Flow regime alteration due to anthropogenic and climatic changes in the Kangsabati River, India

Neha Mittal’s paper, «Flow regime alteration due to anthropogenic and climatic changes in the Kangsabati River, India», has just been published in Ecohydrology and Hydrobiology. The USA Corps of Engineers Institute for Water Resources has kindly funded the participation costs for this bright PhD student from India, Indian Institute of Technology Kharagpur, in order to present her research at a UNESCO symposium in Łódź, Poland. The «International Symposium Ecohydrology, Biotechnology and Engineering: Towards Harmony between the Biogoeosphere and Society on the basis of Long-Term Ecosystem Research» was held 17–19 September 2013. 

According to the ‘natural flow paradigm’, any departure from the natural flow condition will alter the river ecosystem. Flow regimes have been modified by anthropogenic interventions and climate change is expected to cause additional impacts by altering precipitation extremes. This study aims to evaluate the observed hydrologic alteration caused by dam construction and simulate alteration due to expected climatic changes in a monsoon dominated mesoscale river basin in India. To analyze the natural flow regime, 15 years of observed streamflow (1950–1965) prior to dam construction is used. Future flow regime is simulated by a validated hydrological model Soil and Water Assessment Tool (SWAT), using four high resolution (∼25 km) Regional Climate Model (RCM) outputs for the near future (2021–2050) based on the SRES A1B scenario. Finally, to quantify the hydrological alterations of different flow characteristics, the Indicators of Hydrologic Alteration (IHA) method which is based on the Range of Variability approach is used. This approach enables the assessment of ecologically sensitive streamflow parameters for the pre and post impact periods. Results of our analysis indicate that flow variability in the river has been significantly reduced due to dam construction with high flows being reduced and low flows during non-monsoon months considerably enhanced. Streamflow simulated based on projected climatic changes reveals reduced monsoonal flows with marginal changes in non-monsoon streamflow. The combined effect will reduce flow variability, potentially affecting the ecosystem. We conclude that in such modified basins, adaptive river basin management will be necessary to maintain such an extreme river flow regime for the long term viability of riverine ecosystems.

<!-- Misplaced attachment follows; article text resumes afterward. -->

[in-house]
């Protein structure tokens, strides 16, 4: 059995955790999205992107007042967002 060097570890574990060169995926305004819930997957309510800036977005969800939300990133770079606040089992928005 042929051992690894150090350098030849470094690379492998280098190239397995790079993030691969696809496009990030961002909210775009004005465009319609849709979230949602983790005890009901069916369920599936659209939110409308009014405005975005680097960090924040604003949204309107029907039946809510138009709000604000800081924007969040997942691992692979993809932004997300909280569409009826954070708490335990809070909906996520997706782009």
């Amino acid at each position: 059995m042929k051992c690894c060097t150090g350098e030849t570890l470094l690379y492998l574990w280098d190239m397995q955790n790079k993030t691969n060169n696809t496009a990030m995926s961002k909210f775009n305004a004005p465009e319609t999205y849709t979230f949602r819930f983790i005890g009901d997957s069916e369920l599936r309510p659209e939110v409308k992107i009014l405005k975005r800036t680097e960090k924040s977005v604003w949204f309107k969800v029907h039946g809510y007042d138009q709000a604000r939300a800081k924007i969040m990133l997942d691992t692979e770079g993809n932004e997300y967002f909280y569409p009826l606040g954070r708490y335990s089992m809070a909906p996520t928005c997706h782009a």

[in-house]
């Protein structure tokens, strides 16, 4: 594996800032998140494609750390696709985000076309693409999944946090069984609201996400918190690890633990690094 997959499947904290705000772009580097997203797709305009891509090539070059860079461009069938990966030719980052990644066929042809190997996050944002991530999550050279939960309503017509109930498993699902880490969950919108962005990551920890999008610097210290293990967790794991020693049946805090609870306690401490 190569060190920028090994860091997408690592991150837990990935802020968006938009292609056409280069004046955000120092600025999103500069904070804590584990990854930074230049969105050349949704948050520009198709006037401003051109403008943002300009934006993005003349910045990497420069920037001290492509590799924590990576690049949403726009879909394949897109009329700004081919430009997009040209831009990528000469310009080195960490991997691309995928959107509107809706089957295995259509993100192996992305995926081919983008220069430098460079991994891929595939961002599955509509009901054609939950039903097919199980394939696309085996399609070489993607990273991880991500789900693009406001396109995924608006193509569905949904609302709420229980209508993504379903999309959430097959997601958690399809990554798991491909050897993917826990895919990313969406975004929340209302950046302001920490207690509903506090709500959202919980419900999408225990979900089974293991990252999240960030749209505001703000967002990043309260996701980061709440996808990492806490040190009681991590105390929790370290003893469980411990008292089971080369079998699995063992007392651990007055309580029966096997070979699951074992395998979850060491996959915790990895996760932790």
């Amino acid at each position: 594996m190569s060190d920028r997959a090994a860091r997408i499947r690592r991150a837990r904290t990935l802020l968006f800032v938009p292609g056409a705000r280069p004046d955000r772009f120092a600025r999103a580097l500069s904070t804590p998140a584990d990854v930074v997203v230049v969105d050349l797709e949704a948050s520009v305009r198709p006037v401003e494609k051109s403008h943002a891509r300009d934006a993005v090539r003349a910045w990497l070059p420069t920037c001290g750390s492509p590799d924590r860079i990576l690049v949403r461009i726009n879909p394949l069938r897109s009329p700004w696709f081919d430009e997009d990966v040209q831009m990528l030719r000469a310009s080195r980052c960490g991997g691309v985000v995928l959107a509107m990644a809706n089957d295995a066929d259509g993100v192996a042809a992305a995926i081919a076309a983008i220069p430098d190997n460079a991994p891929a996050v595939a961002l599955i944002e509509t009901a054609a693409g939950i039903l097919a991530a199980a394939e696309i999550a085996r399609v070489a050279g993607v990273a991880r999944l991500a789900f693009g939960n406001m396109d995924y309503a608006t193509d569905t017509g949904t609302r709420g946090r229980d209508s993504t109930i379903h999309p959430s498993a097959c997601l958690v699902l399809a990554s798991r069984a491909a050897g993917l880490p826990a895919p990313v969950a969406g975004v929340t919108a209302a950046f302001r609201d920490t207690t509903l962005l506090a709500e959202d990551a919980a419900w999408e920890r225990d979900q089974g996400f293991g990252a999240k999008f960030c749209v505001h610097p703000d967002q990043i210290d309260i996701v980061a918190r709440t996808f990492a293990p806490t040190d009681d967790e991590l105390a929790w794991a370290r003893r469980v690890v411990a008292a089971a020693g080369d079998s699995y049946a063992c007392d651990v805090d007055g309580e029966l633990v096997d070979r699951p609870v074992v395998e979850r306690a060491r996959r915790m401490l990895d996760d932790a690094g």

The authors are grateful to the USA Corps of Engineers Institute for Water Resources, also through the International Center for Integrated Water Resources Management (ICIWaRM), for the vital support in the framework of the International Hydrological Programme (IHP) of UNESCO. No response was received from the Government of the Netherlands to an earlier request.


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